Increasing Workplace Performance by Modifying Fear



We can come into the workplace with the perfect plan, the newest approach, technology, education, but with a negative relationship with the biggest human barrier, our professionals will never perform to the highest level.

Fear follows us to our desk, to our homes, out in nature, and in our beds, because it is part of us. A natural human element to survival, we cannot escape but we can modify our relationship to it and change the way we operate for performance and ultimately satisfaction.

No one is without some element of fear, even the seemingly fearless community of special operations soldiers interact with fear in many ways. There’s the obvious dangers of training and combat, but there is also fear of rejection from the tribe, judgement, vulnerability etc. Some of us are better than others at dealing with these fears, the key is in awareness and then in action.

In a life threatening situation fear can be paralyzing, those who can operate under these conditions have been able to recognize the thoughts and physical symptoms associated, and have built a practice of altering thought and focus to change how we react in the situation. This seems to be more difficult when it comes to social, public, or monetary issues, much of which we see in the world of business today.

Fears of losing our safety net, of saying what we really feel, of making a difficult phone call, of making a risky move, run rampant throughout the clients we have seen. Typically where we find the most resistance is a direct sign of what is holding us back and is where we need to examine our relationship to that resistance. If we can successfully break through, that is where we find the most results.


Bring this culture to your team.

  1. Take time to reflect on where you felt resistance or fear during the workday.

  2. Work on becoming more and more aware of these situations in the moment so that immediate action can be taken.

  3. Take a 3rd person look at the situation to remove your emotional response and make your next action with logic. This emotional response is influenced by past experiences or fears based on a projected negative unknown situation.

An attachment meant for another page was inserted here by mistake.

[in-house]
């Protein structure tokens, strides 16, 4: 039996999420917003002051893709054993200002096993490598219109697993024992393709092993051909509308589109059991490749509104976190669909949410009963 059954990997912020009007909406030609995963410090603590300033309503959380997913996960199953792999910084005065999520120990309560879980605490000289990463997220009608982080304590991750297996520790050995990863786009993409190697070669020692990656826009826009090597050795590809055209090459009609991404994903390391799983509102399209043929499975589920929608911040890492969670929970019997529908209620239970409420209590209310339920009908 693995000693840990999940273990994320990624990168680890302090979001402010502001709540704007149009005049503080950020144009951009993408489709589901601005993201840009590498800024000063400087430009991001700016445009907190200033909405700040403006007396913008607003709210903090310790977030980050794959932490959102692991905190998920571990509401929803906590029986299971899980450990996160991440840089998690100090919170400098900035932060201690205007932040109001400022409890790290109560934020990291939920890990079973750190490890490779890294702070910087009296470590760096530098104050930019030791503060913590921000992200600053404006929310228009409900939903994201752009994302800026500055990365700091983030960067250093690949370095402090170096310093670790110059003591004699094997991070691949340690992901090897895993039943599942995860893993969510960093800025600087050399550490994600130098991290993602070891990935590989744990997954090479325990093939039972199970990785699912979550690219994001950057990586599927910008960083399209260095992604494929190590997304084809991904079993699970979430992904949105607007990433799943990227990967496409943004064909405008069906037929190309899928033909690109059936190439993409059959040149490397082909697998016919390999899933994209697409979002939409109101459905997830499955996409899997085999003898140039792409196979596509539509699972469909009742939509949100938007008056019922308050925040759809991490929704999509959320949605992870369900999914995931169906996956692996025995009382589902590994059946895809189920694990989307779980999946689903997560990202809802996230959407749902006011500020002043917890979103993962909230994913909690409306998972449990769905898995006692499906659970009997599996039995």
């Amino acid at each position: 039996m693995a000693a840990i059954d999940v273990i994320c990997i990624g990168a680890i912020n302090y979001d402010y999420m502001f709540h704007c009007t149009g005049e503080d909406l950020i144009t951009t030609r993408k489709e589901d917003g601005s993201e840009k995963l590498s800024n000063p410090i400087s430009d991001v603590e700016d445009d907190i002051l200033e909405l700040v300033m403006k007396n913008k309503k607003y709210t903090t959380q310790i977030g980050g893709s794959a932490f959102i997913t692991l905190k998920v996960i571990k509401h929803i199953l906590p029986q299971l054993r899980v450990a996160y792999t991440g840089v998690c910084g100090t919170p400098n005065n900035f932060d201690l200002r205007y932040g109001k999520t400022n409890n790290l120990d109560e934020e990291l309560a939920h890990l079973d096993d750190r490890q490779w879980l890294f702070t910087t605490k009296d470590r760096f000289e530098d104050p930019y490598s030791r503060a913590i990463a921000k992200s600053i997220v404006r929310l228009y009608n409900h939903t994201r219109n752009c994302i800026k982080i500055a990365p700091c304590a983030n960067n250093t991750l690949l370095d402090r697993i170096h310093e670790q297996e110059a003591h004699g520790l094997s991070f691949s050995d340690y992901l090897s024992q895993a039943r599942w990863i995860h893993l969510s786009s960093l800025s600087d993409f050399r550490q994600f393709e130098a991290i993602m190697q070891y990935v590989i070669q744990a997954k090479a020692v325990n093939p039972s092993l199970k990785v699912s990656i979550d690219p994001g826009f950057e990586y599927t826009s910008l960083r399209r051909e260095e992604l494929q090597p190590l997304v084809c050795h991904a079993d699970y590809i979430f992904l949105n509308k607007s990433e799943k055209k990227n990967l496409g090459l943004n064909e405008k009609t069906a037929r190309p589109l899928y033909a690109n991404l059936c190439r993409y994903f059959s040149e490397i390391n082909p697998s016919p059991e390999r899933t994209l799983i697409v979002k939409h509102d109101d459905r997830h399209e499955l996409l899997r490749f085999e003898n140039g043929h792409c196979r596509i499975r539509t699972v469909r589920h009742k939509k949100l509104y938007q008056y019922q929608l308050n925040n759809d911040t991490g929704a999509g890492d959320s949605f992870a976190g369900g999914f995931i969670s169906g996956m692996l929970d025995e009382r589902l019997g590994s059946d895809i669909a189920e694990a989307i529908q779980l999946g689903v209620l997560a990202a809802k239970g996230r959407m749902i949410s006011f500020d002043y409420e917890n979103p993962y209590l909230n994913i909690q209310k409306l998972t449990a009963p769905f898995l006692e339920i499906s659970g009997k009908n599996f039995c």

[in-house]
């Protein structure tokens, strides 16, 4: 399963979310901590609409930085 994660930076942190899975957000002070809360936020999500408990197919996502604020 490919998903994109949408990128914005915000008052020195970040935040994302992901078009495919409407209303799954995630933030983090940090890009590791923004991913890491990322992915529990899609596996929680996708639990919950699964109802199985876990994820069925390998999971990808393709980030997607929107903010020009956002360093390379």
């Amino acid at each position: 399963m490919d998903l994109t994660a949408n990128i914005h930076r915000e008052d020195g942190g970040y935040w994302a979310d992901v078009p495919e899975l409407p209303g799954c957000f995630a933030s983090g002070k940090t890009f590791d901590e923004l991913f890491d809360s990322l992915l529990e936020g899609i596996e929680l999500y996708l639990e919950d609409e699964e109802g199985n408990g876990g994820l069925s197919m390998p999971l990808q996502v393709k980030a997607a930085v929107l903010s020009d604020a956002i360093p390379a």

4. Reframe your thought process and engage with the resistance. This is how we change our relationship with fear, and each time we do this it has less of an effect on us.

  5. Reflect once again on how you used a specific process to greatly increase performance, confidence, and satisfaction.


The consequences of not engaging with this process cause employees to become stuck in mental and emotional patterns that don’t coincide with performance. When this happens under stressful situations, our brains learn to react a certain way, making change in the future more difficult. We understand this in the forms of extreme PTSD, where neurons in the brain wire together a certain way under extreme stress, but no one thinks about how the way they think and behave towards certain situations is the same as PTSD, just at a different level of intensity. This is something that should be taught in the beginning of our careers.

As leaders we can affect the culture of an organization by shifting towards understanding the mental and emotional resilience and wellbeing of our team. Teach them to bring accountability into the workplace, show them how to solve for feeling engaged, confident, empowered, proud by understanding what actions they need to take to do so.

By pushing towards feeling a certain way each day we can make radical shifts in the way we operate and interact. This process has brought success to our clients in professional athletics, business, and the military.

To chat about implementing this philosophy with your team, connect via email with pearce@builttoevolve.com.


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